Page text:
A final version of the plane’s complex software has gone through 31 iterations and has yet to be deployed because of “key remaining deficiencies,” the report found. The troubles also include more mundane issues, such as tires on the Marine Corps version of the plane, the F-35B, that are proving less than durable.

The upcoming testing, “which provides the most credible means to predict combat performance, likely will not be completed until” December 2019, according to the testing office.

By the end of the testing needed to demonstrate that the F-35 is operationally effective and suitable for its missions more than 600 aircraft already will have been built. That’s about 25 percent of a planned 2,456 U.S. jets; 265 have been delivered to date.

Joe DellaVedova, spokesman for the Pentagon’s F-35 program office, and Lockheed spokeswoman Carolyn Nelson did not respond to requests for comment on the new testing office report.

In an earlier statement, Nelson said Lockheed’s 66 F-35 deliveries in 2017 represented “more than a 40 percent increase from 2016, and the F-35 enterprise is prepared to increase production volume year-over-year to hit full rate of approximately 160 aircraft in 2023.”

Host of Issues
Behler’s report lists a host of unresolved issues that will carry over into the F-35’s combat testing unless they’re resolved before its planned start in September:

  • About 1,000 unresolved deficiencies with the aircraft, the latest version of its software, and the primary flight-maintenance system known as ALIS that’s crucial to keep the aircraft flying “will likely have a cumulative effect” on the aircraft’s capacity during the combat testing.
  • The final version of the software known as 3F is likely to have “shortfalls in the capabilities the F-35 needs in combat against current threats.”
  • Aerial refueling will be restricted for the Marines’ F-35B and the Navy’s carrier-based F-35C model.
  • The pilot’s helmet display that depicts vital flight and and targeting information is flawed.
  • Classified “key technical deficiencies” affect the firing of AIM-120 air-to-air missiles, and “system-related deficiencies” mar the dropping of air-to-ground weapons to support ground troops
  • It will be late 2019 before developing, testing, verifying and deployment is complete for all the needed on-board electronic files, or “mission data loads,” that identify the types of Chinese, Russian, Syrian or Iranian radar and air defense systems an F-35 pilot may encounter.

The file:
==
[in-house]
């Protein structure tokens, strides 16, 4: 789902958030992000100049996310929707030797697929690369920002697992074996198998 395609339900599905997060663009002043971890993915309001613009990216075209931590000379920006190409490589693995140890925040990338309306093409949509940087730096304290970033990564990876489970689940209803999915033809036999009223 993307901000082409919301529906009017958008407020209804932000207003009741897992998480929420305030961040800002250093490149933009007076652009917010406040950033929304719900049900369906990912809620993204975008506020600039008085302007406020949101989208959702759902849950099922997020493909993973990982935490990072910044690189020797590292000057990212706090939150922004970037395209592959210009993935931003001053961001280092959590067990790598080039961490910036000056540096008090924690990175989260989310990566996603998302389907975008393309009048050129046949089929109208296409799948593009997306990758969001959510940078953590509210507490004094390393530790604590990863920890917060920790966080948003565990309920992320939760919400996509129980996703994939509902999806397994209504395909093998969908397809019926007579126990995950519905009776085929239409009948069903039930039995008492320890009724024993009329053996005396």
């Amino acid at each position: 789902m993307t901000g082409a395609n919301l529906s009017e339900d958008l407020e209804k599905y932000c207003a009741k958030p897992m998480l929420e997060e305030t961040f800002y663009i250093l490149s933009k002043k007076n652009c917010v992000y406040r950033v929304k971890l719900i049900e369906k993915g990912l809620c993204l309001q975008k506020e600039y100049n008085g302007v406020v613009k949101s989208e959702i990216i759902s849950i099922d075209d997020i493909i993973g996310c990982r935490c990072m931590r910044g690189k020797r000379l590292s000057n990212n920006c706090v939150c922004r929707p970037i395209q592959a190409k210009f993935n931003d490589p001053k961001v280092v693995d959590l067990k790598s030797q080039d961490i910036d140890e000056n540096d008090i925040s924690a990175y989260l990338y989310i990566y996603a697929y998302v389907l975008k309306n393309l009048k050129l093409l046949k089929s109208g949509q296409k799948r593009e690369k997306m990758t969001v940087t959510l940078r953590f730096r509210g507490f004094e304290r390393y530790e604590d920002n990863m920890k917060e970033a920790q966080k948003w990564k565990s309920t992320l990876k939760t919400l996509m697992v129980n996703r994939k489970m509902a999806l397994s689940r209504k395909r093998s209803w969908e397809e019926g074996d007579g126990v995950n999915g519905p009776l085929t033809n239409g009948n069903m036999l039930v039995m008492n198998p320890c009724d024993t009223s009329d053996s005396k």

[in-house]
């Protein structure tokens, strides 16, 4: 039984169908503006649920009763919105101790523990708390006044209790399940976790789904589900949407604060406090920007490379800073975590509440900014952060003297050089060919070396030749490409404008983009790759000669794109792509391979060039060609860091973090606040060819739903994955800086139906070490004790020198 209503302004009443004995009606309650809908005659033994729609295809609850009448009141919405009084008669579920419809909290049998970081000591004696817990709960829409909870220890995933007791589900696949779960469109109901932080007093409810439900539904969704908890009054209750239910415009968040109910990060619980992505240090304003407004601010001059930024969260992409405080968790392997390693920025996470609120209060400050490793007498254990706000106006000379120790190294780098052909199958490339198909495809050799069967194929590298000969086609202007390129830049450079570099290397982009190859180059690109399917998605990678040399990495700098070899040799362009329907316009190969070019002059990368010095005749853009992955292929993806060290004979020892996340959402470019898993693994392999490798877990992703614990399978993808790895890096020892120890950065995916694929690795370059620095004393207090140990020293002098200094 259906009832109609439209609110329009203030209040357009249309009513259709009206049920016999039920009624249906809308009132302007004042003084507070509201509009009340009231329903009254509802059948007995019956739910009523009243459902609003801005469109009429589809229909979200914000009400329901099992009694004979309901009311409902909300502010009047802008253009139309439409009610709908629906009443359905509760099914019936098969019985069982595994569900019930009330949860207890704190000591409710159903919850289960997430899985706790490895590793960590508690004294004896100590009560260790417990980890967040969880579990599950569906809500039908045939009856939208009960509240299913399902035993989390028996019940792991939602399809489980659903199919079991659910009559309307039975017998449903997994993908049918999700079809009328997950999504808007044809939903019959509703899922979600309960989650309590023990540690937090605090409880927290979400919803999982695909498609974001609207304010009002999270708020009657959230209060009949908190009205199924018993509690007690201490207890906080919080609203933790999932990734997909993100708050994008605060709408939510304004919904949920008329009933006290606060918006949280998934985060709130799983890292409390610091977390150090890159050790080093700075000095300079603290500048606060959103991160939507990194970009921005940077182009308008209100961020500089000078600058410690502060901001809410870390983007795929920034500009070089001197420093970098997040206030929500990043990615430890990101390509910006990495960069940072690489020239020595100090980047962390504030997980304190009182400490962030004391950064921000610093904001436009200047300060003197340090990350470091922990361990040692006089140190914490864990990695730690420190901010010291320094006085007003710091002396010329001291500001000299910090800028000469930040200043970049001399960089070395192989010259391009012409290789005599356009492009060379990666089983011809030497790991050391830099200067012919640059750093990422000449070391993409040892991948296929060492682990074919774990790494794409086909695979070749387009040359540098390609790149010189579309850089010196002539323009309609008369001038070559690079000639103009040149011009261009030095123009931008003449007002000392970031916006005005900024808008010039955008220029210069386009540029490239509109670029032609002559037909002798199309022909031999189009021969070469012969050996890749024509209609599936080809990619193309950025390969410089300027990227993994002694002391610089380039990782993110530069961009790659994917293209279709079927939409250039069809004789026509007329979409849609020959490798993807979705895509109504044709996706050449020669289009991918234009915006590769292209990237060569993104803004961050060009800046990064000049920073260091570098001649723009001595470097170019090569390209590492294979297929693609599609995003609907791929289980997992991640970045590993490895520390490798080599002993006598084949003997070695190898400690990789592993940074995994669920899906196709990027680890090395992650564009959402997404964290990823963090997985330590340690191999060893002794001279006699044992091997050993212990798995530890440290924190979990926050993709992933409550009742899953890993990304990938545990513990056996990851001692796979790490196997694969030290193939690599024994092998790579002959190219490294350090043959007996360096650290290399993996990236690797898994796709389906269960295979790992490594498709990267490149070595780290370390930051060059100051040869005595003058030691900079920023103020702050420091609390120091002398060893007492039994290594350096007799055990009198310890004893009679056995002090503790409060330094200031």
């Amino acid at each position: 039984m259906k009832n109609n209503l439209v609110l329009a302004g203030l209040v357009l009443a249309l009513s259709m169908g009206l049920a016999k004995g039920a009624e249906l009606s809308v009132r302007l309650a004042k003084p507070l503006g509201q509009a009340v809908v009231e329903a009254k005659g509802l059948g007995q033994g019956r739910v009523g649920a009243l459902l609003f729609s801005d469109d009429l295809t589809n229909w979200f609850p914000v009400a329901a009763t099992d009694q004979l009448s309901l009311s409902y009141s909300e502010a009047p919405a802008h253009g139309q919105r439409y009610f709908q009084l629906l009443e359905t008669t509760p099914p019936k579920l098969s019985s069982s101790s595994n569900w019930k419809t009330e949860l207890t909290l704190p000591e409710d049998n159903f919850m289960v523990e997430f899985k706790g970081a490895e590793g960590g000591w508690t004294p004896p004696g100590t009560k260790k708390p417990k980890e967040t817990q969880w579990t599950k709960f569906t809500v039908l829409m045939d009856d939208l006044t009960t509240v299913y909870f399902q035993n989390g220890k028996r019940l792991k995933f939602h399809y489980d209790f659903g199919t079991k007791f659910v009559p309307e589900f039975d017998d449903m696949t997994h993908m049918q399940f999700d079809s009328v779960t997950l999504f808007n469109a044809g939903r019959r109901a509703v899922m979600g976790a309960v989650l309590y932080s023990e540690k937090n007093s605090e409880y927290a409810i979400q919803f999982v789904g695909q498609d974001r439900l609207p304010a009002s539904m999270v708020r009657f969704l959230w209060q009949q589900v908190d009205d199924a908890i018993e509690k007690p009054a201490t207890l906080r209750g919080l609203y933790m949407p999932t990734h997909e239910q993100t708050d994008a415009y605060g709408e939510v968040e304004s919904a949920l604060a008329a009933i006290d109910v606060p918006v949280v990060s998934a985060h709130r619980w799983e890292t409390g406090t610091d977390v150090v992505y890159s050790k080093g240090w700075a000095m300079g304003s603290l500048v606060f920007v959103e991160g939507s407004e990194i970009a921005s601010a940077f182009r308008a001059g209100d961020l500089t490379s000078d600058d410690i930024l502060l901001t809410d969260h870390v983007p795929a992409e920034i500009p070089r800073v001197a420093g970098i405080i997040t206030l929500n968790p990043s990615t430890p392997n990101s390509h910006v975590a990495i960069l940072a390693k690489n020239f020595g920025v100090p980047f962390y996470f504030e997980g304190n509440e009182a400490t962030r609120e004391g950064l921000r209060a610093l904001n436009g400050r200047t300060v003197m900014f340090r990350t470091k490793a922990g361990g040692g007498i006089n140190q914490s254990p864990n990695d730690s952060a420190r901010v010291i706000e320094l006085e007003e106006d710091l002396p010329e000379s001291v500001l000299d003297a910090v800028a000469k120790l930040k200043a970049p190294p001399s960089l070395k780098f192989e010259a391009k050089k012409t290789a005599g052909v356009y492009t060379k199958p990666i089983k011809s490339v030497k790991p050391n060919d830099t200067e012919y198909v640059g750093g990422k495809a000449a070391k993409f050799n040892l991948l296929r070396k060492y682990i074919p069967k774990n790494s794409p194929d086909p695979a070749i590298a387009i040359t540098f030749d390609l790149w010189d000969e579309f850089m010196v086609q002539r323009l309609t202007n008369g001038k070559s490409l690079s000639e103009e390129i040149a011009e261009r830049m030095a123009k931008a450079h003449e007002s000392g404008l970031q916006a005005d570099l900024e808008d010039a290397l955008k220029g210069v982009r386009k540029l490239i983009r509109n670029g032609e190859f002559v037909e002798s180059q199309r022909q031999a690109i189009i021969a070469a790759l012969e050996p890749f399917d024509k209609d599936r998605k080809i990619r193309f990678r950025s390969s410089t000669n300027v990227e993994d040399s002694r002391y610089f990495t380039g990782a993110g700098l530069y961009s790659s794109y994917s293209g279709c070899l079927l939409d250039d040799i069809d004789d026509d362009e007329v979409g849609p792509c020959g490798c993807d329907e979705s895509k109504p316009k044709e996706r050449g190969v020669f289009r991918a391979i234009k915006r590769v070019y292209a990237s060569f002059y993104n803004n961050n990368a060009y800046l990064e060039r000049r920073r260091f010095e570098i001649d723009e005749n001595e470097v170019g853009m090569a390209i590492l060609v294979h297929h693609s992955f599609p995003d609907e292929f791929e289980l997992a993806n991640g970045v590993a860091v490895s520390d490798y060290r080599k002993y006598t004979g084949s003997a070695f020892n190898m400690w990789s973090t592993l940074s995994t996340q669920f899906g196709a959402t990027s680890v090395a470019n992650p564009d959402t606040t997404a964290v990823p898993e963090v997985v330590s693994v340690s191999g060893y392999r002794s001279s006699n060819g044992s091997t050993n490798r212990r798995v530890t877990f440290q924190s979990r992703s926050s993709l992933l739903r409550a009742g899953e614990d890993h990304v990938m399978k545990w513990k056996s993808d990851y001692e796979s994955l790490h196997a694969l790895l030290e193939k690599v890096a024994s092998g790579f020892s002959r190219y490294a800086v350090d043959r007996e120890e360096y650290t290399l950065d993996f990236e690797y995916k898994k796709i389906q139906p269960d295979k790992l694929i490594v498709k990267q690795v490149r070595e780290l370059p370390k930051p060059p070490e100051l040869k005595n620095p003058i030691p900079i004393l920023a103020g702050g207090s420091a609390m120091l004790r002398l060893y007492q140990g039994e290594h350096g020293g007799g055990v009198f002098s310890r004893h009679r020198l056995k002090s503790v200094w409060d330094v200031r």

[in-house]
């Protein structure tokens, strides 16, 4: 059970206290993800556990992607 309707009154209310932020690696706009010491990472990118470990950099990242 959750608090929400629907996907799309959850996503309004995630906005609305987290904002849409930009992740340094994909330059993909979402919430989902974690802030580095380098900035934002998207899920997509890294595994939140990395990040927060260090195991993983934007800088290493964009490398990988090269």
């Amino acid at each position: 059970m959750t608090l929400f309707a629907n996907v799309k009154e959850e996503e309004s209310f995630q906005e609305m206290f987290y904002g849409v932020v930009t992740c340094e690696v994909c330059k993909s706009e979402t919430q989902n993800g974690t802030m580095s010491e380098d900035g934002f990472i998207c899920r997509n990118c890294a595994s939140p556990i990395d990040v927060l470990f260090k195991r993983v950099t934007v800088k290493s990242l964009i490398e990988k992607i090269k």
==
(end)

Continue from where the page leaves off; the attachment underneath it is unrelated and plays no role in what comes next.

• The problem of planes waiting for replacement parts is exacerbated by an immature diagnostic system that detects “failures” that “actually have not failed.” The misdiagnosed parts are sent back to the original manufacturer then “returned to the supply chain,” adding to the backlog in “an already overloaded repair system.”
 

aliyah

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india is more interested in its naval version........for air force version it will be 5th generation with Russia so called FGFA with better engine
 

Adioz

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india is more interested in its naval version........for air force version it will be 5th generation with Russia so called FGFA with better engine
But which naval version? F-35B for the four LHD (MRSV)? Or the F-35C for the IAC-2?
  • F-35B would require LHD's flight deck to be hardened to prevent it from being burnt crisp by the downward jet-wash emanating from the F-35B's nozzle.
  • F-35C would compete directly with the AMCA for a place on the IAC-2, making it an unlikely choice in the near future.
I still do not see a future for this aircraft in India.
About the F-35 proposal: any chance of it happening has disappeared with news of talks on the FGFA finally being greenlighted by MoD. That + AMCA makes things very difficult for the F-35. Heck, its not even fully operational, so LM can't make that argument.
True that. I was very relieved to hear the news of Su-57 MKI yesterday. But its still not official. The marriage will only be consummated by 2020. My fingers are crossed.